Egyptian pounds slides further following floatation

Egyptian pounds slides further following floatation

CAIRO - The Associated Press
Egyptian pounds slides further following floatation

AP photo

The Egyptian pound is trading in banks at around 16 to the dollar, down from the 13-pound peg the Central Bank set as a guiding exchange rate when it floated the currency last week.

Banks were selling the U.S. currency at 16 pounds while buying it at around 15.5 pounds on Nov. 6, the first full business day in Egypt since the Central Bank floated the currency on Nov. 3. 

The pound was trading in banks at 8.8 pounds prior to the floatation. The IMF’s executive board has yet to ratify the loan.

The floatation, accompanied by a 48 percent devaluation of the Egyptian pound, is the boldest economic measure taken by President Abdel-Fattah al-Sissi since his election in 2014. For the first time, Egypt’s currency will fluctuate according to supply and demand.      

At late Nov. 3, fuel prices were hiked, with gasoline, diesel and the infrequently used natural gas all going up between 30 and 46.8 percent, according to state media.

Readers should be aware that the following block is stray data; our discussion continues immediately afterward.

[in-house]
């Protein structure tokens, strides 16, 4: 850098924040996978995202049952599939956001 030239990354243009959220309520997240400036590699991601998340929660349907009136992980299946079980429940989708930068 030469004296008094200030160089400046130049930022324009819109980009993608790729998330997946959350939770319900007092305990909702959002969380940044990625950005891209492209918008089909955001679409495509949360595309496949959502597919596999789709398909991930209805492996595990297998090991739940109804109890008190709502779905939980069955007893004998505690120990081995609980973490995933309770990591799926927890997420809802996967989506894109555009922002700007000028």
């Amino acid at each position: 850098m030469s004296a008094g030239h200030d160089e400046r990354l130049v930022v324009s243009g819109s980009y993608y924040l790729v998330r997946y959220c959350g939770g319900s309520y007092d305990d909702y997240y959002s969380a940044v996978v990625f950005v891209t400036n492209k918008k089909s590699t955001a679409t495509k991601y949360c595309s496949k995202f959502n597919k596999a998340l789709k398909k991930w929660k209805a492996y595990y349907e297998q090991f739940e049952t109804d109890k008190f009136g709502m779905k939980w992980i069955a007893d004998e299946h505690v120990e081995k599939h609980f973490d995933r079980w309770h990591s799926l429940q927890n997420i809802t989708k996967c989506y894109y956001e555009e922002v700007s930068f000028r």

Past fuel price hikes had a far reaching knock-on effect, triggering a matching increase in food and transport prices. Word of the hikes was leaked late at night, sparking a rush by motorists to gas stations, where long lines of vehicles formed across much of the country.

The Central Bank said in a statement the floatation would “completely end” the black currency market and “empower the Egyptian economy to face the present challenges, unleash its potential and achieve the hoped-for growth.”

Central Bank Governor Tareq Amer was upbeat when he addressed a news conference, saying “this is a big turning point in the Egyptian economy. We could not tolerate dual (foreign currency) markets continuing.”

It may, however, be too early for the government to declare victory in its battle against the unofficial currency market, which has for decades served as a lifeline for a private sector that heavily depends on dollars to finance imports, given longstanding limits on foreign currency withdrawals on the official market and the recent dollar shortage.

“The floatation is an excellent, overdue step that, thank God, we took,” Egypt’s business tycoon Naguib Sawiris wrote on his Twitter account. 

“We must all help to make this step a success.”